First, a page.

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Lack of nurses and poor skill mix put Addenbrooke's in special measures

CQC said patients put at risk because nurses had to practise outside their specialty

One of the UK’s largest hospital trusts has been placed in special measures after inspectors recorded widespread and ‘significant’ shortages of nurses and other staff and frequent cases of nurses caring for patients outside their specialties.

Following inspections in April and May, the Care Quality Commission rated Cambridge University Hospitals NHS Foundation Trust, which has two main sites – Addenbrooke’s Hospital and the Rosie Hospital – inadequate. This was in part because there were not enough nurses in departments giving critical, respiratory, surgical or neonatal care. 

Nurses were often shunted from one section to another to make up shortfalls, the CQC found, and although the trust filled gaps with agency staff, this resulted in ‘inappropriate skill mixes’ and patients being cared for by staff who were not trained in certain specialties.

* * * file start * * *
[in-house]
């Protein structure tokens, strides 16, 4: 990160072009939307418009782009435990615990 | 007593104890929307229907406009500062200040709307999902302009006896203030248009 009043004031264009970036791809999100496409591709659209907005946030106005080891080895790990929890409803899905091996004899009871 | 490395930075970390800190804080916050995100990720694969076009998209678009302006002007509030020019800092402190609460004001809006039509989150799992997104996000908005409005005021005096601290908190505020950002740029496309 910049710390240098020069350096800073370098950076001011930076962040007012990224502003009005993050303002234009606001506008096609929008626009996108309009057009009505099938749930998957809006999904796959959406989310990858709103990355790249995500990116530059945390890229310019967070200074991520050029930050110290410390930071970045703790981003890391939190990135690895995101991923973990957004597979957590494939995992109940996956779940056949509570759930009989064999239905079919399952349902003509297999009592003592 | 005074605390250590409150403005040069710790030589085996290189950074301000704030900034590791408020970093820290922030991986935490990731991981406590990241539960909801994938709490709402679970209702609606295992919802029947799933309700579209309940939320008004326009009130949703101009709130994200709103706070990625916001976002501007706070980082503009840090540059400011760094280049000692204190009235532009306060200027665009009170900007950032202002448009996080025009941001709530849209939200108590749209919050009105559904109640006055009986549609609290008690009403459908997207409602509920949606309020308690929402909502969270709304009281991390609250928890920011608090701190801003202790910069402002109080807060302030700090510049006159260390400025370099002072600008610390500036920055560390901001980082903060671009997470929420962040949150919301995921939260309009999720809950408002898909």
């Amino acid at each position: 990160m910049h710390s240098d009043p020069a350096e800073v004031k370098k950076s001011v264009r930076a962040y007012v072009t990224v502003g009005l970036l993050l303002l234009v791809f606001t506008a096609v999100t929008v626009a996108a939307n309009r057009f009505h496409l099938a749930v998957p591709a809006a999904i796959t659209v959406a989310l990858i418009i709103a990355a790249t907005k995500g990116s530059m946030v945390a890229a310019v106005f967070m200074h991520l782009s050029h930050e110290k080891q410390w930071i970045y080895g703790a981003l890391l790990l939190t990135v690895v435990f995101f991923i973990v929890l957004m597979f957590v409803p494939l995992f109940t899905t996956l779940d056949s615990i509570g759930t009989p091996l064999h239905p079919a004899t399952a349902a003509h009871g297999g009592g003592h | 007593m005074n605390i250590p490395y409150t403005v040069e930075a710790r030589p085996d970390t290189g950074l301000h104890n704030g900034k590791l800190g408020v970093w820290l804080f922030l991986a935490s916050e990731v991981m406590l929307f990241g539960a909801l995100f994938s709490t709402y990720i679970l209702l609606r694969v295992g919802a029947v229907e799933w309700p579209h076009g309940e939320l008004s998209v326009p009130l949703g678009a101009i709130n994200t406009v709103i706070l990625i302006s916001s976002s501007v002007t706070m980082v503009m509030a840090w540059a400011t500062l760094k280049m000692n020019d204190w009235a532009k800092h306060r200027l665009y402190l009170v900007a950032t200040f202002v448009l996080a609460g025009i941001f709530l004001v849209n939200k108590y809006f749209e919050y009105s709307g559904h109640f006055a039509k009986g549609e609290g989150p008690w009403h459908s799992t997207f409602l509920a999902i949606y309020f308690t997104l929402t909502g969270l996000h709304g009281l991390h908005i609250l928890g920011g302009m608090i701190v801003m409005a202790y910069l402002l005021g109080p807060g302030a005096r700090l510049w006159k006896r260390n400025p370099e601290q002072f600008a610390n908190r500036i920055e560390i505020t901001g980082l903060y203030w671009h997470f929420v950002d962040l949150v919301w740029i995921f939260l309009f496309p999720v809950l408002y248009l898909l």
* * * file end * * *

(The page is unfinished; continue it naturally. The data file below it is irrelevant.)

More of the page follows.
CQC chief inspector of hospitals Professor Sir Mike Richards said: ‘We were concerned that in some services staff were caring for people in areas unfamiliar to them, meaning patient safety and welfare was placed at risk. 

‘Staff were hard-working, passionate and caring throughout the trust, prepared to go the extra mile for patients, but having to swim upstream against the pressures they faced.’

Maternity services were frequently closed and inspectors had serious concerns about high levels of nitrous oxide detected in a birthing centre. Routine operations were often cancelled, with patients having to wait longer than the 18-week period stipulated for referral for treatment.

Despite these shortcomings, the CQC praised staff for their caring attitudes and said multidisciplinary working was effective and robust. 

A team, including nurses and consultants, who review patient diagnostic tests to make treatment decisions, was ‘outstanding’.

The trust promised rapid action to address the problems. 

Acting chief executive David Wherret said: ‘Against a backdrop of increased demand and tighter resources, our services continue to be recognised nationally and internationally for their safety and patient outcomes.’

To read the full CQC report, click here

 

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